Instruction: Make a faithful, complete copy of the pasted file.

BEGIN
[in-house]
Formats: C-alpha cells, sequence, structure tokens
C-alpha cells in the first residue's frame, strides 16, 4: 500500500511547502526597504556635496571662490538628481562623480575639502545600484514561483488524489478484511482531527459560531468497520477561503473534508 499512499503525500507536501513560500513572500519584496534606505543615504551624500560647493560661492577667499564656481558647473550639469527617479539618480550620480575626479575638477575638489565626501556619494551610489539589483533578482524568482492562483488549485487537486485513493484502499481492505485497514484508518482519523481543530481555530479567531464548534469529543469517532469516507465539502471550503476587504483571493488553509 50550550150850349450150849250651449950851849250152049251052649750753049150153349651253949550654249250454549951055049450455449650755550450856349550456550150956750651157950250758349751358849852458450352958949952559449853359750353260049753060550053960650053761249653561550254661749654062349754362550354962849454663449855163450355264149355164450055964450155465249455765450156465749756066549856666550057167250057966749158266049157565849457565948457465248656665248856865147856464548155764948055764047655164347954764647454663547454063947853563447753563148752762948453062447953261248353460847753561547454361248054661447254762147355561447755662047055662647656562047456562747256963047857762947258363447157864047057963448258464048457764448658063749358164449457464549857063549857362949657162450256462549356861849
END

[in-house]
Formats: C-alpha cells, sequence, structure tokens
C-alpha cells in the first residue's frame, strides 16, 4: 500500500511547502526597504556635496571662490538628481562623480575639502545600484514561483488524489478484511482531527459560531468497520477561503473534508 499512499503525500507536501513560500513572500519584496534606505543615504551624500560647493560661492577667499564656481558647473550639469527617479539618480550620480575626479575638477575638489565626501556619494551610489539589483533578482524568482492562483488549485487537486485513493484502499481492505485497514484508518482519523481543530481555530479567531464548534469529543469517532469516507465539502471550503476587504483571493488553509 50550550150850349450150849250651449950851849250152049251052649750753049150153349651253949550654249250454549951055049450455449650755550450856349550456550150956750651157950250758349751358849852458450352958949952559449853359750353260049753060550053960650053761249653561550254661749654062349754362550354962849454663449855163450355264149355164450055964450155465249455765450156465749756066549856666550057167250057966749158266049157565849457565948457465248656665248856865147856464548155764948055764047655164347954764647454663547454063947853563447753563148752762948453062447953261248353460847753561547454361248054661447254762147355561447755662047055662647656562047456562747256963047857762947258363447157864047057963448258464048457764448658063749358164449457464549857063549857362949657162450256462549356861849